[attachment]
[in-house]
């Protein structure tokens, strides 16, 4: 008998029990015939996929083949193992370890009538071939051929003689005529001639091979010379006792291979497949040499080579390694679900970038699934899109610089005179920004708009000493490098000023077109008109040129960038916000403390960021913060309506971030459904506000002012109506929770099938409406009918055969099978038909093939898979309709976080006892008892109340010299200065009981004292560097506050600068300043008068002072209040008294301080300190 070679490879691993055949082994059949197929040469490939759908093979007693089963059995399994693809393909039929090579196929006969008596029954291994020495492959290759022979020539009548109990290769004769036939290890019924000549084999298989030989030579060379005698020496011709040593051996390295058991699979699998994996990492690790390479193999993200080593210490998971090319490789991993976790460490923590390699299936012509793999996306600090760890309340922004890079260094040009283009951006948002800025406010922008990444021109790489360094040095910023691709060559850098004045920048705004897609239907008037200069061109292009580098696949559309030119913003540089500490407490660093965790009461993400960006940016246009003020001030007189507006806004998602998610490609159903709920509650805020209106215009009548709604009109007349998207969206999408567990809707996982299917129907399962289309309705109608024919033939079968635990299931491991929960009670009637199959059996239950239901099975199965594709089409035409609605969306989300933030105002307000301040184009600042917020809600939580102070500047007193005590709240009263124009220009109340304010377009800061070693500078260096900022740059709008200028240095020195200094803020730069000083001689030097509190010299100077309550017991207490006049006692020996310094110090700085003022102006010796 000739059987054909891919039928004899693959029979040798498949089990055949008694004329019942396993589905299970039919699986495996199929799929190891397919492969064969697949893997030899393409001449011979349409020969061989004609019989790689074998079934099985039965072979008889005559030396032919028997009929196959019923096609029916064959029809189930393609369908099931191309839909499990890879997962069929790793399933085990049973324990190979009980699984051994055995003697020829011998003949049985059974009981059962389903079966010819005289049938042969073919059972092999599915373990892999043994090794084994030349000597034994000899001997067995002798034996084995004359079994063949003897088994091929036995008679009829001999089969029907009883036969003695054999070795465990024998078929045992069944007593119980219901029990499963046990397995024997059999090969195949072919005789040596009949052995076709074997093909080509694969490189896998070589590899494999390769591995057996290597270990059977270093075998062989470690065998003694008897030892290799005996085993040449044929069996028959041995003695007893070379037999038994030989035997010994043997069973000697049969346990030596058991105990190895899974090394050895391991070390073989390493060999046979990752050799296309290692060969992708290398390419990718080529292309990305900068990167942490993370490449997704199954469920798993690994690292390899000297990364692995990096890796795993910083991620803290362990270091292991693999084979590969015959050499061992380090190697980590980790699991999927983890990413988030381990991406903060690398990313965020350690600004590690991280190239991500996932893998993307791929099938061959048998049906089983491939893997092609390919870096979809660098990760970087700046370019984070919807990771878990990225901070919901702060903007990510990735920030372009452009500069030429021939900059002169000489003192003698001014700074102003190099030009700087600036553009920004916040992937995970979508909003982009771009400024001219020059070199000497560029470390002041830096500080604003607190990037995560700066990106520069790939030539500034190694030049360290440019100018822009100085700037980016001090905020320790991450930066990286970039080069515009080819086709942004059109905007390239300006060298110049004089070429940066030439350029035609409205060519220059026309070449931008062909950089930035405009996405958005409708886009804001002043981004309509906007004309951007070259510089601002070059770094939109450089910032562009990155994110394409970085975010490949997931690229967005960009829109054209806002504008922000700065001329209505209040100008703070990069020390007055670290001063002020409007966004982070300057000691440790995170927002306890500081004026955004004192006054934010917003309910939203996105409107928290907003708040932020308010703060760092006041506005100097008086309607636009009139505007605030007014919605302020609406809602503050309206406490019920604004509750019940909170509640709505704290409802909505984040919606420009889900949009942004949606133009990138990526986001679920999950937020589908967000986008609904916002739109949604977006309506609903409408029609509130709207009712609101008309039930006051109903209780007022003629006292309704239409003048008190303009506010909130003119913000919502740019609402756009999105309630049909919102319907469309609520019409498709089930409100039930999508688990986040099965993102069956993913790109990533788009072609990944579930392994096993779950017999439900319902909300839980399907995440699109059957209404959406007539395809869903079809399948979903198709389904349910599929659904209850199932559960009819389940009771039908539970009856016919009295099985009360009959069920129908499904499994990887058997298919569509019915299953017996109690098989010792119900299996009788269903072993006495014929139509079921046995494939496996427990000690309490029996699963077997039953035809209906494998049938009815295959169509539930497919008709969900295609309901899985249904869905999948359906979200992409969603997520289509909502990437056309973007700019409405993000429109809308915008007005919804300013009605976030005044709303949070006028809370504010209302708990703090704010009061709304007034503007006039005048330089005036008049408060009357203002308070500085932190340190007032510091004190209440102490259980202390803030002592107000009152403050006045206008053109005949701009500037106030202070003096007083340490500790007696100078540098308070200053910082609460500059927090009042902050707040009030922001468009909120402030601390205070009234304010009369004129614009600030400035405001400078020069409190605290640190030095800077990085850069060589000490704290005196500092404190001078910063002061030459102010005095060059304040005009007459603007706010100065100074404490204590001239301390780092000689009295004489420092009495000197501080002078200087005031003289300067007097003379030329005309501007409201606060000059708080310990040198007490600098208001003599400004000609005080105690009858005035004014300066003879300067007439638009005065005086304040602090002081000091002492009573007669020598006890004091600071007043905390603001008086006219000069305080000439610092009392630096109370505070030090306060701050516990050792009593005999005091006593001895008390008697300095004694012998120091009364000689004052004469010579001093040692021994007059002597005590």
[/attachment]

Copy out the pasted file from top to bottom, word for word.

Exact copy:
[in-house]
């Protein structure tokens, strides 16, 4: 008998029990015939996929083949193992370890009538071939051929003689005529001639091979010379006792291979497949040499080579390694679900970038699934899109610089005179920004708009000493490098000023077109008109040129960038916000403390960021913060309506971030459904506000002012109506929770099938409406009918055969099978038909093939898979309709976080006892008892109340010299200065009981004292560097506050600068300043008068002072209040008294301080300190 070679490879691993055949082994059949197929040469490939759908093979007693089963059995399994693809393909039929090579196929006969008596029954291994020495492959290759022979020539009548109990290769004769036939290890019924000549084999298989030989030579060379005698020496011709040593051996390295058991699979699998994996990492690790390479193999993200080593210490998971090319490789991993976790460490923590390699299936012509793999996306600090760890309340922004890079260094040009283009951006948002800025406010922008990444021109790489360094040095910023691709060559850098004045920048705004897609239907008037200069061109292009580098696949559309030119913003540089500490407490660093965790009461993400960006940016246009003020001030007189507006806004998602998610490609159903709920509650805020209106215009009548709604009109007349998207969206999408567990809707996982299917129907399962289309309705109608024919033939079968635990299931491991929960009670009637199959059996239950239901099975199965594709089409035409609605969306989300933030105002307000301040184009600042917020809600939580102070500047007193005590709240009263124009220009109340304010377009800061070693500078260096900022740059709008200028240095020195200094803020730069000083001689030097509190010299100077309550017991207490006049006692020996310094110090700085003022102006010796 000739059987054909891919039928004899693959029979040798498949089990055949008694004329019942396993589905299970039919699986495996199929799929190891397919492969064969697949893997030899393409001449011979349409020969061989004609019989790689074998079934099985039965072979008889005559030396032919028997009929196959019923096609029916064959029809189930393609369908099931191309839909499990890879997962069929790793399933085990049973324990190979009980699984051994055995003697020829011998003949049985059974009981059962389903079966010819005289049938042969073919059972092999599915373990892999043994090794084994030349000597034994000899001997067995002798034996084995004359079994063949003897088994091929036995008679009829001999089969029907009883036969003695054999070795465990024998078929045992069944007593119980219901029990499963046990397995024997059999090969195949072919005789040596009949052995076709074997093909080509694969490189896998070589590899494999390769591995057996290597270990059977270093075998062989470690065998003694008897030892290799005996085993040449044929069996028959041995003695007893070379037999038994030989035997010994043997069973000697049969346990030596058991105990190895899974090394050895391991070390073989390493060999046979990752050799296309290692060969992708290398390419990718080529292309990305900068990167942490993370490449997704199954469920798993690994690292390899000297990364692995990096890796795993910083991620803290362990270091292991693999084979590969015959050499061992380090190697980590980790699991999927983890990413988030381990991406903060690398990313965020350690600004590690991280190239991500996932893998993307791929099938061959048998049906089983491939893997092609390919870096979809660098990760970087700046370019984070919807990771878990990225901070919901702060903007990510990735920030372009452009500069030429021939900059002169000489003192003698001014700074102003190099030009700087600036553009920004916040992937995970979508909003982009771009400024001219020059070199000497560029470390002041830096500080604003607190990037995560700066990106520069790939030539500034190694030049360290440019100018822009100085700037980016001090905020320790991450930066990286970039080069515009080819086709942004059109905007390239300006060298110049004089070429940066030439350029035609409205060519220059026309070449931008062909950089930035405009996405958005409708886009804001002043981004309509906007004309951007070259510089601002070059770094939109450089910032562009990155994110394409970085975010490949997931690229967005960009829109054209806002504008922000700065001329209505209040100008703070990069020390007055670290001063002020409007966004982070300057000691440790995170927002306890500081004026955004004192006054934010917003309910939203996105409107928290907003708040932020308010703060760092006041506005100097008086309607636009009139505007605030007014919605302020609406809602503050309206406490019920604004509750019940909170509640709505704290409802909505984040919606420009889900949009942004949606133009990138990526986001679920999950937020589908967000986008609904916002739109949604977006309506609903409408029609509130709207009712609101008309039930006051109903209780007022003629006292309704239409003048008190303009506010909130003119913000919502740019609402756009999105309630049909919102319907469309609520019409498709089930409100039930999508688990986040099965993102069956993913790109990533788009072609990944579930392994096993779950017999439900319902909300839980399907995440699109059957209404959406007539395809869903079809399948979903198709389904349910599929659904209850199932559960009819389940009771039908539970009856016919009295099985009360009959069920129908499904499994990887058997298919569509019915299953017996109690098989010792119900299996009788269903072993006495014929139509079921046995494939496996427990000690309490029996699963077997039953035809209906494998049938009815295959169509539930497919008709969900295609309901899985249904869905999948359906979200992409969603997520289509909502990437056309973007700019409405993000429109809308915008007005919804300013009605976030005044709303949070006028809370504010209302708990703090704010009061709304007034503007006039005048330089005036008049408060009357203002308070500085932190340190007032510091004190209440102490259980202390803030002592107000009152403050006045206008053109005949701009500037106030202070003096007083340490500790007696100078540098308070200053910082609460500059927090009042902050707040009030922001468009909120402030601390205070009234304010009369004129614009600030400035405001400078020069409190605290640190030095800077990085850069060589000490704290005196500092404190001078910063002061030459102010005095060059304040005009007459603007706010100065100074404490204590001239301390780092000689009295004489420092009495000197501080002078200087005031003289300067007097003379030329005309501007409201606060000059708080310990040198007490600098208001003599400004000609005080105690009858005035004014300066003879300067007439638009005065005086304040602090002081000091002492009573007669020598006890004091600071007043905390603001008086006219000069305080000439610092009392630096109370505070030090306060701050516990050792009593005999005091006593001895008390008697300095004694012998120091009364000689004052004469010579001093040692021994007059002597005590």